This touches upon a frequent phenomenon: that a gay boy or lesbian girl can be in a relationship with a person of the opposite sex when young. Tim’s brother went out with a girl, but it just didn’t feel right right. What does that mean, “it just didn’t feel right”? It is the case that most homosexuals are capable of a coital relationship with a person of the opposite sex. However, during this kind of encounter, the act of sex is itself degrading, since the homosexual partner in the relationship is only satisfying their physical needs. A relationship with a homosexual is usually and logically enough begun by the heterosexual partner, who gives everything to the relationship, while the homosexual is often dragged along by circumstances: they decide for the relationship because that’s the done thing and, perhaps, they do not want to hurt the girl or the boy involved and like them as a friend. Which, of course, is just the problem! Or an unbalanced relationship: the heterosexual establishes a relationship based on feelings, love, amorousness, passion, or eroticism, as the Greeks would say, while the homosexual does not desire that which their partner desires. Either the relationship represents the continuation of a preceding friendship or they expect to satisfy only their physical needs from it. They themselves feel that “it just doesn’t feel right,” that, as Ali says, “the sex just didn’t work out.” To the homosexual, it is clear that the simple manipulation of the sex organs between two people, even though there is a discharge of surplus energy, is not fulfilling. They are aware that a relationship must be based on something much more beautiful and deeper and that they can only receive something more beautiful and deeper from a suitable partner: a partner of the same sex.
How does one answer the question of the difficulty of finding a homosexual partner? Given the incidence of homosexually-oriented persons in the population (surveys offer various figures, but at least 2% of the population are thus inclined), looking for a partner for a gay man or a lesbian is more difficult. However, these days there exist many lonely hearts’ clubs and various associations or organisations where one can meet other gay people. Another issue is the stability of homosexual couples. Just as heterosexuals, homosexuals too are capable of establishing and maintaining long-term, lifelong and wonderful relationships. Experience bears this out. Specialist literature says that relationships between men are less stable, because of “a man’s natural tendency to be promiscuous,” while relationships between two women are more stable – as opposed to most heterosexual relationships.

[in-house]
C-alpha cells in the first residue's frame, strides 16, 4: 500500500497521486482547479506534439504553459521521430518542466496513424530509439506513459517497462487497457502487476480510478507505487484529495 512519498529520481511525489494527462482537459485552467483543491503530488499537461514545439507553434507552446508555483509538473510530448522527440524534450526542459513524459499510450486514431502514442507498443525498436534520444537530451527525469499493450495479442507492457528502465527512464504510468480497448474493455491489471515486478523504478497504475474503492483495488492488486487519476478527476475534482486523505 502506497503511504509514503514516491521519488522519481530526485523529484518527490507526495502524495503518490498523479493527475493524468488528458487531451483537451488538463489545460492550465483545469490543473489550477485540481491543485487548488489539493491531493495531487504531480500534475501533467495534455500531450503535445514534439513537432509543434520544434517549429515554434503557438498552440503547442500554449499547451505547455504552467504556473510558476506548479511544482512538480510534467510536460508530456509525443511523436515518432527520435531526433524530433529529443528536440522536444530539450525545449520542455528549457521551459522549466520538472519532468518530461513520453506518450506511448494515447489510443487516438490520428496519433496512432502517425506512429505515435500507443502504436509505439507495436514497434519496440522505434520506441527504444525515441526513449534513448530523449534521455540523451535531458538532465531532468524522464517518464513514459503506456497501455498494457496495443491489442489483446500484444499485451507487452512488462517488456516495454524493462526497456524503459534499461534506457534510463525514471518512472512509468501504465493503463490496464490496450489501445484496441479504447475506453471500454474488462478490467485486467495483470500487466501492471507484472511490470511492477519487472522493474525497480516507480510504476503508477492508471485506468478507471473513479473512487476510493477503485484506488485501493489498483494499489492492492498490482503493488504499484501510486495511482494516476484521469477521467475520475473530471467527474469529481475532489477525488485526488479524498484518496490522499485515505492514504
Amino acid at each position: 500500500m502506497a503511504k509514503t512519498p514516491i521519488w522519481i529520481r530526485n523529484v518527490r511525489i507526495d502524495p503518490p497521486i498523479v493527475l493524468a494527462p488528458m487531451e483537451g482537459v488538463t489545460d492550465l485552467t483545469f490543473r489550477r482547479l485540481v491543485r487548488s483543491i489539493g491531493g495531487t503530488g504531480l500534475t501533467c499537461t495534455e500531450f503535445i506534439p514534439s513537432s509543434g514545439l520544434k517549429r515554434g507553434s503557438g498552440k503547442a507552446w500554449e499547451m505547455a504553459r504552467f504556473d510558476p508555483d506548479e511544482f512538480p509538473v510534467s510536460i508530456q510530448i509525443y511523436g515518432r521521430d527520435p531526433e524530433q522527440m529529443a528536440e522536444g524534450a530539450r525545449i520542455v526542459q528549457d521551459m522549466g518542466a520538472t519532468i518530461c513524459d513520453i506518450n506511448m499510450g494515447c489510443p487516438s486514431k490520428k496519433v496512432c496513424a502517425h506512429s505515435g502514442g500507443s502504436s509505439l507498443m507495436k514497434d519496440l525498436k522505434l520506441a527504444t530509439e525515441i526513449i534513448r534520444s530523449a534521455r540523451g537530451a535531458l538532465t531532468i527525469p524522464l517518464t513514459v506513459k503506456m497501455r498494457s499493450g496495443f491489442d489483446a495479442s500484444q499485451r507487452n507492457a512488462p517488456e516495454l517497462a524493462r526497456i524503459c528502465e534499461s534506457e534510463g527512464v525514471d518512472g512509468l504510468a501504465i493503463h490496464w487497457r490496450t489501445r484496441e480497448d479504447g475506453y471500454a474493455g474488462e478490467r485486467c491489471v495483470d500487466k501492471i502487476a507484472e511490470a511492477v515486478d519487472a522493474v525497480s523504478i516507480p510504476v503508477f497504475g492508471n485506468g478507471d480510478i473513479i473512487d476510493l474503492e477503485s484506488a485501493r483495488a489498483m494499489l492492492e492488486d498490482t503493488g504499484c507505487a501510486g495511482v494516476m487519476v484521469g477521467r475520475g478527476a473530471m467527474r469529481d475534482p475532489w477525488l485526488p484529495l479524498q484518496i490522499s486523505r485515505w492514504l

Around the campfire, the problem arises of whether it is possible to “recognise a homosexual” by some sign or other. The answer is yes and no. Some gay men are naturally more effeminate. There is nothing bad about this: the idea that a man should be “manly” and the attendant expectations are relics of the past. Effeminate men (feminine gestures, behaviour, voice. etc.) are usually gay, but not always. On the contrary, other gay men often meet expectations of “tough guys” – they are neglectful of how they look, they have beards – and nobody would ever guess that they were gay.
Is homosexuality an illness? Homosexuality as such is not an illness, and was eradicated from the list of illnesses in the seventies of the last century. On this list, it was also written that an individual who rejects their otherness is ill, and so should be treated at specialist centres, with the aim of getting them to accept themselves, to identify with who they are, and thus establish relationships which would be fulfilling.
It is certainly possible to investigate what homosexuality is, what significance it has, whether homosexuality is a deviation or a variant from the norm. In modern society, there are many different answers to these questions. However, the topic can remain open for a future philosophy of homosexuality, which can be practically supplemented during discussions in schools and society at large.
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SOS: Gay helpline – tel. 222 514 040 every Wednesday from 9 a.m. to 7 p.m.